The Supertree Toolkit 2

Our recent paper in Biodiversity Journal describes the latest version of the Supertree Toolkit. This is a major departure from the first version and in this post I'm going to describe, in more detail than was required for the paper, the reasoning behind the differences.

The previous version of the STK started life as a bunch of Perl scripts that Katie and I wrote to process her supertree data. After writing a few separate scripts we realised that there was a need to package these scripts up and have a set of library functions to drive them. One of the key things that Katie realised back in 2003 when she started her PhD is that meta-data (data about data) was key to automated processing. We therefore designed an XML file to sit alongside the tree file to contain this meta-data. A rudimentary GUI was created to make creating the XML files easy, but the whole database was dependant on the directory structure and placement of files. Handing it to someone else is not straightforward.

After Katie and Matt got the funding from the Systematics Association, Katie and I sat down to redesign the STK from the ground up - learning from the past mistakes. At Imperial College I worked on Fluidity, a computational fluids dynamics package, which used a system called Spud to set options. Part of Spud was the GUI called Diamond. What was special about Diamond was that it uses something called a schema (each model comes with a different schema) that contains all the options for that model, including information on which ones were required and the nesting of options. Katie and I realised that we could use the same structure to build entire datasets for supertree analyses.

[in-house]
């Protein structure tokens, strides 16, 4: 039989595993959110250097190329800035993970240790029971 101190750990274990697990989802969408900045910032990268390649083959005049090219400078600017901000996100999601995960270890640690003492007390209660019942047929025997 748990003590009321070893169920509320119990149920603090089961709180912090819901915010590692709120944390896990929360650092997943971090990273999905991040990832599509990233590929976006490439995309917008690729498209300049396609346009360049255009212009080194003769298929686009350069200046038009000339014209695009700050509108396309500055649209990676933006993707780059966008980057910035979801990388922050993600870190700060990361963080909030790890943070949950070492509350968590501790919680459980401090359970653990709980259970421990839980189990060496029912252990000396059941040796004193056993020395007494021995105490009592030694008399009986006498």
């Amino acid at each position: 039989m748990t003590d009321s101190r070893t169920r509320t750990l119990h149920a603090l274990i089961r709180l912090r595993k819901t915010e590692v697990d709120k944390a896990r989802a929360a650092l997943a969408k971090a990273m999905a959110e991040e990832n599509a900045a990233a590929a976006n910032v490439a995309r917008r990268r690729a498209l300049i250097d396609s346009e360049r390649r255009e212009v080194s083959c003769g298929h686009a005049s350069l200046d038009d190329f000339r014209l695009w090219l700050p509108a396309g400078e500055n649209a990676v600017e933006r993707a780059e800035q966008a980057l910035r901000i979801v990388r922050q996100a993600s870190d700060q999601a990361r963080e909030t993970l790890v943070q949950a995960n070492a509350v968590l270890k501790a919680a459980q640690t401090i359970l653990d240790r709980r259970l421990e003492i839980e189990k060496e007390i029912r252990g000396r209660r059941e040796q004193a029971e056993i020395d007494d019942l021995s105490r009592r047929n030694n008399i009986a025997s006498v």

We therefore forked the Diamond code (written in Python) and rewrote the whole STK library in Python. We took a slightly different structure too. All functions are in the library and then the command line interface (CLI) and GUI could then just call the functions. This also would allow us to build other front-ends easily (e.g. a web-based version), and allow users to write their own processing pipelines in Python. The entire process from forking to publishing took about a year. In that time we had a number of undergraduates testing the code during their projects - a vital part of making software stable.

The new STK is now a stepping stone to integrating more features, including taxonomic knowledge, novel supertree methods and more automated processing. The more it is used, the better it will get. Our ultimate aim is to enable processing of data in an almost automated fashion (we still need a user to make sure the processing was sensible!).